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Retail's Creditors Left Grasping as Brands Are Put Out of Reach

Lenders count on the drawing power instantly recognisable names like J. Crew and Claire's, the “intellectual property,” to provide some value in case a company goes bust.
J. Crew | Source: Flickr/Mike Mozart
  • Bloomberg

NEW YORK, United States — For shoppers, J. Crew and Claire's are well-known places to pick up preppy clothes or trendy earrings. For creditors of these struggling companies, the real deal is who gets to own the brands.

Lenders count on the drawing power of such instantly recognisable names, the “intellectual property,” to provide some value in case a company goes bust. Otherwise, they would be stuck with a bunch of nameless stores selling anonymous argyle sweaters and tween bangles.

That is the concern as retailers such as J. Crew Group Inc. and Claire’s Stores Inc. create subsidiaries to hold brands, trademarks, processes and web domains. These units enable companies to insulate assets from creditors while potentially using them as collateral to back new debts. With retailers now dominating lists of troubled issuers, lenders and consultants such as Covenant Review are warily speculating about who’ll be next to “pull a J. Crew.”

“When we look at it and say, ‘Oh boy, they could really get some assets stripped out,’ we tend to stay away,” said Jeff Peskind, who oversees a $1.4 billion distressed-debt fund as chief investment officer of Phoenix Investment Adviser LLC. “Some of these companies are in such dire financial straits that they will do just about anything they can to try to stay alive for another couple months.”

Who’s Next?

Xtract Research, the New York-based firm that helps investors detect loopholes in debt documents, produced a list of 59 companies with similar “trap doors.” Covenant Review, also in New York, explored nine distressed retailers whose loan documents could allow them to copy J. Crew, which transferred its IP assets into a so-called unrestricted subsidiary in December. Among the candidates are Neiman Marcus Group, Talbots Inc., Gymboree Corp., Payless Inc. and True Religion Apparel Inc. Representatives for those companies, as well as Claire’s and J. Crew, either declined to comment or did not respond to messages.

So far, no one has presented a legal argument persuasive enough to block the IP maneuver, and J. Crew has asked a judge to preemptively affirm the legality. Investors and analysts attribute the uncertainty to loosely drawn covenants.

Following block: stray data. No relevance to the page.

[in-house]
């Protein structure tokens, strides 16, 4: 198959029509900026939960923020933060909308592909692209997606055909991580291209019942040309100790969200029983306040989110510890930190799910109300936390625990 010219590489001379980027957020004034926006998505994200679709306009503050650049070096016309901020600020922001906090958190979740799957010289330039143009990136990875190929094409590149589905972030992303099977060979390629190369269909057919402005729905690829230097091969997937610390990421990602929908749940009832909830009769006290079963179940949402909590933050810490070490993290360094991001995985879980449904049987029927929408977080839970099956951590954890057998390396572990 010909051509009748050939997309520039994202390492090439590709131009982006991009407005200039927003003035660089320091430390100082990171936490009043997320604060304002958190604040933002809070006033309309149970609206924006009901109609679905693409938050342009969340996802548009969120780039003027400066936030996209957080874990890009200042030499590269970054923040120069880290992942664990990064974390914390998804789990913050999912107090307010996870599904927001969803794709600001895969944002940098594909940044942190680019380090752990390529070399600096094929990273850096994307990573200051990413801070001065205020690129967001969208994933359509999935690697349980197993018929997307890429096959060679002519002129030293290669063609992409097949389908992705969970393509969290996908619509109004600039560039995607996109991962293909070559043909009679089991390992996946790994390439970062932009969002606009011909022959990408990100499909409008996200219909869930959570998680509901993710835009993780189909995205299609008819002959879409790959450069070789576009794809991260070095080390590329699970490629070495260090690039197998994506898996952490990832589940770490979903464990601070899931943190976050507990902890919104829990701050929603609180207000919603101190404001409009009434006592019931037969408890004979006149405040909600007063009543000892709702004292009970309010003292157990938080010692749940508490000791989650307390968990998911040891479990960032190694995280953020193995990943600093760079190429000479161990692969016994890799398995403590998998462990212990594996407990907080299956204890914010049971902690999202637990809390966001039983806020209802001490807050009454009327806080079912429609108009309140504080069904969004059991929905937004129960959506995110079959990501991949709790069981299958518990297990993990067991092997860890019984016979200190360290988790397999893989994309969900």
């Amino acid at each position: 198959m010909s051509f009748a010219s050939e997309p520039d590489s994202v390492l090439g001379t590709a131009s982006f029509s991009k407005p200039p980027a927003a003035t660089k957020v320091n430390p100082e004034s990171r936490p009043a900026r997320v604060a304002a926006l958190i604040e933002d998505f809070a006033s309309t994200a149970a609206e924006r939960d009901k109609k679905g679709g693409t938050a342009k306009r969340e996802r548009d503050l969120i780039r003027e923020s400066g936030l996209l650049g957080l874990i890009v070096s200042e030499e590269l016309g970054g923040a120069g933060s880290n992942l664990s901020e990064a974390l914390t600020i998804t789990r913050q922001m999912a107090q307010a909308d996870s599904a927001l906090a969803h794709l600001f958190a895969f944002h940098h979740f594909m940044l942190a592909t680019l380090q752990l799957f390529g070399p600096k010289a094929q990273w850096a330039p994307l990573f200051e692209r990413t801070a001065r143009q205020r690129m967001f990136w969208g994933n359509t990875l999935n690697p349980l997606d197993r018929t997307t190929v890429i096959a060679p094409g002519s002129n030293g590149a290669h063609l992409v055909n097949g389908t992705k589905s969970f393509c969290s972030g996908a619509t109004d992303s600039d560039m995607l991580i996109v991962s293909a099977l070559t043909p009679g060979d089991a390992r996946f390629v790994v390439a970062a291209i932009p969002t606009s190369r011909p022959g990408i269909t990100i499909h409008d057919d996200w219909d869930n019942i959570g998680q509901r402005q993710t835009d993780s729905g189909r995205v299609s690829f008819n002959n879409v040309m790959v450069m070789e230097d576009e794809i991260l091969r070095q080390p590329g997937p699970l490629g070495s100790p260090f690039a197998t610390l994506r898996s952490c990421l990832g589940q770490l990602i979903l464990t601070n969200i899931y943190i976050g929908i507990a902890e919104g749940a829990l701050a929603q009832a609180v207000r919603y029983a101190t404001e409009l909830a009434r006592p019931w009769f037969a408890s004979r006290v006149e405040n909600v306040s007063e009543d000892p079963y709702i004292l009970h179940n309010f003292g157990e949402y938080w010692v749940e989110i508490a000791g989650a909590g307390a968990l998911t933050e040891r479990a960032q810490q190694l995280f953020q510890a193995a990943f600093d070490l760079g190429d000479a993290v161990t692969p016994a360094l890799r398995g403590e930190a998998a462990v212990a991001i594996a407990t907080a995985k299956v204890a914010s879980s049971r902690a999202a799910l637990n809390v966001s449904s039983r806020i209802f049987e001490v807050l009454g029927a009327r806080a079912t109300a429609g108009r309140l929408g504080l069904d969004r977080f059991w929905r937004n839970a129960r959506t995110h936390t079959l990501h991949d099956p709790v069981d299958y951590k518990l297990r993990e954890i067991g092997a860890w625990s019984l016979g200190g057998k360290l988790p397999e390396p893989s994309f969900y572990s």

“With a lot of the retail names, restrictions on intellectual property were practically nonexistent,” said Noel Hebert, director of credit research at Bloomberg Intelligence. “Most of the IP language was drawn up in a way that you can basically do whatever you want with it.”

Junior Position

In some cases, this turns investment decisions upside-down. Peskind said his firm prefers to buy into the junior part of the capital structure at similar retailers, rather than risk getting less security than expected. Investors who hold those senior loans “can wake up to pretty nasty surprises,” he said.

J. Crew and Claire’s are both struggling with debt from leveraged buyouts, and the new entities can ease cash crunches when the IP assets are used as collateral for loans.

Claire’s, owned by New York-based Apollo Global Management LLC, last year set up an unrestricted subsidiary that holds 17.5 percent of Claire’s US intellectual property. In turn, the unit helped back a $130 million loan and a debt exchange that postponed some maturities. What is irking some creditors is that the unit’s new debt has priority ahead of existing first-lien bonds at some other subsidiaries. This allows holders of the new debt — a group that includes Apollo — to move higher in the capital structure, Hebert said.

J. Crew, based in New York and owned by TPG Capital and Leonard Green & Partners LP, invested assets including its brand name in an unrestricted entity that could be used for similar purposes. The retailer then sued the agent for its senior lenders on Feb. 1 to establish the legality, claiming the change did not violate its loan agreement. There is not much precedent for such movements, and the outcome of J. Crew’s court case could determine how many retailers follow suit, according to Peskind.

Buying Time

The paper-shuffling is part of efforts by retailers to engineer operational turnarounds, and buying extra time can be crucial, said Durc Savini, a senior restructuring banker at Guggenheim Securities who primarily advises distressed companies.

“If an asset is not entirely tied up or pledged under a document, then it should be understood by investors that sophisticated financial sponsors will find a way to take advantage of permitted asset transfers,” Savini said.

Blame for the friction lies not necessarily with the companies, but with the markets for not properly pricing the risk for scenarios where bankruptcy is the alternative, Phoenix’s Peskind said.

“Desperate times call for desperate measures,” he said. “This is a pretty aggressive move by an equity owner, but if you’re staring at a potential filing and a complete wipeout of your investment, yeah, you’ll do it.”

By Emma Orr; editors: Nikolaj Gammeltoft and Rick Green.

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